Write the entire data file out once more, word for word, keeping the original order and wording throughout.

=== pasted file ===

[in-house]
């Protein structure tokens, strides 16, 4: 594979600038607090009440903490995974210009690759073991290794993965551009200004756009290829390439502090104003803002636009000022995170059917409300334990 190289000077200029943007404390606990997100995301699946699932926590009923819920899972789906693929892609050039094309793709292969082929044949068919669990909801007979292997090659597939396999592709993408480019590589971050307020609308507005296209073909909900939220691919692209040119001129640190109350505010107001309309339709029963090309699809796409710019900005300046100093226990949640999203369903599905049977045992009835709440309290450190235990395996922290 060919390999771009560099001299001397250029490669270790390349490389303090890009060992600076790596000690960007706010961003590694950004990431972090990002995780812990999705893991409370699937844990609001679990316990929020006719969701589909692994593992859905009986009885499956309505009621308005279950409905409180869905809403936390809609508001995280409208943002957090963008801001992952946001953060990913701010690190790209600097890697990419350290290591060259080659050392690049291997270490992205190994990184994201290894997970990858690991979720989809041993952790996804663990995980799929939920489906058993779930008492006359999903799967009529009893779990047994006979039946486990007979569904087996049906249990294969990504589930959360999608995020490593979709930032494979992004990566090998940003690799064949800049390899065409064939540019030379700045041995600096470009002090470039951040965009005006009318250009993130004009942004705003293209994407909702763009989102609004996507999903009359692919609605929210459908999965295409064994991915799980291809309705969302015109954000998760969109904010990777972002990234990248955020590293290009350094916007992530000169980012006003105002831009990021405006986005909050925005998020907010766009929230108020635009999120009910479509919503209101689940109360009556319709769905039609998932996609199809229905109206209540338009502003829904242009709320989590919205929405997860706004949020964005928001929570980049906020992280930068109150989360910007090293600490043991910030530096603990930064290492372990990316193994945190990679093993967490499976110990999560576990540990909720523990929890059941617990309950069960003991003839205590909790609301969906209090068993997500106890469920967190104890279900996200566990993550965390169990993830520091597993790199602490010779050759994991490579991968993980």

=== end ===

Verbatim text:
[in-house]
């Protein structure tokens, strides 16, 4: 594979600038607090009440903490995974210009690759073991290794993965551009200004756009290829390439502090104003803002636009000022995170059917409300334990 190289000077200029943007404390606990997100995301699946699932926590009923819920899972789906693929892609050039094309793709292969082929044949068919669990909801007979292997090659597939396999592709993408480019590589971050307020609308507005296209073909909900939220691919692209040119001129640190109350505010107001309309339709029963090309699809796409710019900005300046100093226990949640999203369903599905049977045992009835709440309290450190235990395996922290 060919390999771009560099001299001397250029490669270790390349490389303090890009060992600076790596000690960007706010961003590694950004990431972090990002995780812990999705893991409370699937844990609001679990316990929020006719969701589909692994593992859905009986009885499956309505009621308005279950409905409180869905809403936390809609508001995280409208943002957090963008801001992952946001953060990913701010690190790209600097890697990419350290290591060259080659050392690049291997270490992205190994990184994201290894997970990858690991979720989809041993952790996804663990995980799929939920489906058993779930008492006359999903799967009529009893779990047994006979039946486990007979569904087996049906249990294969990504589930959360999608995020490593979709930032494979992004990566090998940003690799064949800049390899065409064939540019030379700045041995600096470009002090470039951040965009005006009318250009993130004009942004705003293209994407909702763009989102609004996507999903009359692919609605929210459908999965295409064994991915799980291809309705969302015109954000998760969109904010990777972002990234990248955020590293290009350094916007992530000169980012006003105002831009990021405006986005909050925005998020907010766009929230108020635009999120009910479509919503209101689940109360009556319709769905039609998932996609199809229905109206209540338009502003829904242009709320989590919205929405997860706004949020964005928001929570980049906020992280930068109150989360910007090293600490043991910030530096603990930064290492372990990316193994945190990679093993967490499976110990999560576990540990909720523990929890059941617990309950069960003991003839205590909790609301969906209090068993997500106890469920967190104890279900996200566990993550965390169990993830520091597993790199602490010779050759994991490579991968993980």